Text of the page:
This is early signs of mortality on bleached coral colony. Keisha Bahr

Of all the visible effects of climate change, one the most emblematic are corals. And while the Great Barrier Reef off Australia’s east coast is suffering horribly, having undergone two consecutive years of bleaching, it is hardly the only coral site that is facing negative impacts of warming ocean temperatures.

Hanauma Bay Nature Preserve (HBNP), a popular tourist destination and a protected area in O’ahu, Hawaii, is another place where corals near the shore are at risk of destruction due to the influence of the global trend of rising temperature. And the corals at O’ahu suffered through not two but three consecutive years of bleaching, from 2014 to 2016.

Read: Great Barrier Reef 2016 Bleaching Worse Than Previously Thought

Documentation of the bleaching, carried out by researchers from the Coral Reef Ecology Lab at the Hawai’i Institute of Marine Biology, found that 47 percent of reef flat corals at the nature preserve bleached overall, while 9.8 percent of corals died in the 2014 and 2015 bleaching events.

The open-access research, published Tuesday in the journal PeerJ under the title “Patterns of bleaching and mortality following widespread warming events in 2014 and 2015 at the Hanauma Bay Nature Preserve, Hawai’i,” was undertaken by Paul Jokiel and his team from the marine biology institute. Jokiel’s Coral Reef Assessment and Monitoring Program has been keeping a watch on the corals in the area since 1999, and found a significant decrease in the shallow coral cover as early as 2002.

This is despite the fact HBNP is a protected area. There is no direct human fishing and harvesting in this part of O’ahu, leading to a great diversity in the local ecosystem. The variety of fish and marine life is a big draw for tourists.

Jokiel died in April 2016 but the other researchers explained in a statement Tuesday that warming seawater temperature “is by far the most influential factor in coral bleaching at this well-managed location where corals, fish, and all other organisms are protected.”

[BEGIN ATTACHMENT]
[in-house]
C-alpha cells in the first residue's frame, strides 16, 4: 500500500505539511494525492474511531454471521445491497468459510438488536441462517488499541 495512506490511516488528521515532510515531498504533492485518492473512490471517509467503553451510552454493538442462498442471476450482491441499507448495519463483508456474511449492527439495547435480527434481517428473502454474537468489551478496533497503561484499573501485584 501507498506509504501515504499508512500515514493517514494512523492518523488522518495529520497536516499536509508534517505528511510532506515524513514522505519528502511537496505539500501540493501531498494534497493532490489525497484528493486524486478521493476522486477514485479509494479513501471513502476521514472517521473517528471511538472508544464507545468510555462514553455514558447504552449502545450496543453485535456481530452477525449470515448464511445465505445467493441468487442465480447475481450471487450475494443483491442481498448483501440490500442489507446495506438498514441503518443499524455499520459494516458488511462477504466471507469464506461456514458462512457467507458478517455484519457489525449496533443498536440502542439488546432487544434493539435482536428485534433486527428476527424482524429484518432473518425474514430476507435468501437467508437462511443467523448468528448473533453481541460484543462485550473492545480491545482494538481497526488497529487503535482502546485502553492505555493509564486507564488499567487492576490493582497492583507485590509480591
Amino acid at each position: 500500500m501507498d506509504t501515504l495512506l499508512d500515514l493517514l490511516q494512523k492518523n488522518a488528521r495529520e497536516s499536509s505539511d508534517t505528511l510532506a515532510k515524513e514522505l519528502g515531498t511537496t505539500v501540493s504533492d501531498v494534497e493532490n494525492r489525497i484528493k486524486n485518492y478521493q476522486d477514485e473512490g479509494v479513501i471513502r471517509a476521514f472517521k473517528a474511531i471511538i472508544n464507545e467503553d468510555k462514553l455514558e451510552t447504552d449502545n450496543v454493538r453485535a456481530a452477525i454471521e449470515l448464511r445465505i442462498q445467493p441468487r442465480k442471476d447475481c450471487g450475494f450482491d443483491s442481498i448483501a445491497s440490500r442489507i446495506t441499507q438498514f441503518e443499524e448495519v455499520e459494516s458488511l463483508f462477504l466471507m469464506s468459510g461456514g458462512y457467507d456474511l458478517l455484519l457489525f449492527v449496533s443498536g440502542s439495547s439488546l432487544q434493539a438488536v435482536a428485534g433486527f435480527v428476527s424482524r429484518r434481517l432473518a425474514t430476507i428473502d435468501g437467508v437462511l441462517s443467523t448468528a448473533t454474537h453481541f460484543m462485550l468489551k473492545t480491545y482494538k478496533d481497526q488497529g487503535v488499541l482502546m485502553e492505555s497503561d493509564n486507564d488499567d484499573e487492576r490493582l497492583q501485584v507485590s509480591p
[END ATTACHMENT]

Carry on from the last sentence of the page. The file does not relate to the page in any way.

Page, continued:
The loss of shallow coral cover at HBNP is not uniform, with some areas being affected more than others. This discrepancy was found to be related to a natural barrier built by coral reefs. The barrier, which runs from one end of the bay to the other, separating the shallow areas near the shore from deeper waters, also forms two channels of water from where cool water enters the shallow areas and goes back to the open ocean.

This is Hanauma Bay Nature Preserve on a Tuesday: the one day each week without visitors. Keisha Bahr

The highest amount of bleaching and coral mortality was found in the area where the water heated up and pooled. Places where water circulated regularly, with the warm water being flushed out and being replaced by cold water, were benefitted greatly in comparison.

The general increase in temperatures of ocean water is directly linked to the corresponding rise in global carbon emissions, and as more and more carbon is absorbed by the oceans, the temperature of the water will keep going up too.

Ku’ulei Rodgers, lead author of the paper, said in the statement: “Global climate change poses a direct threat to the biological sustainability of the protected reefs of Hanauma Bay Nature Preserve and a clear economic and cultural threat to the state of Hawai’i.”

Ku'ulei Rodgers conducting coral bleaching survey. Keisha Bahr

Corals are said to bleach when, under conditions of stress, they eject the colorful algae that live inside them in a symbiotic relationship. The algae provide about 90 percent of the corals’ energy needs, and when they leave, the corals first turn white — or get bleached — and eventually die.

“Warmer seawater temperatures are again predicted for the Hawaiian Islands in 2017 with the grave possibility of more coral bleaching and mortality,” Keisha Bahr, one of the paper’s co-authors, said in the statement.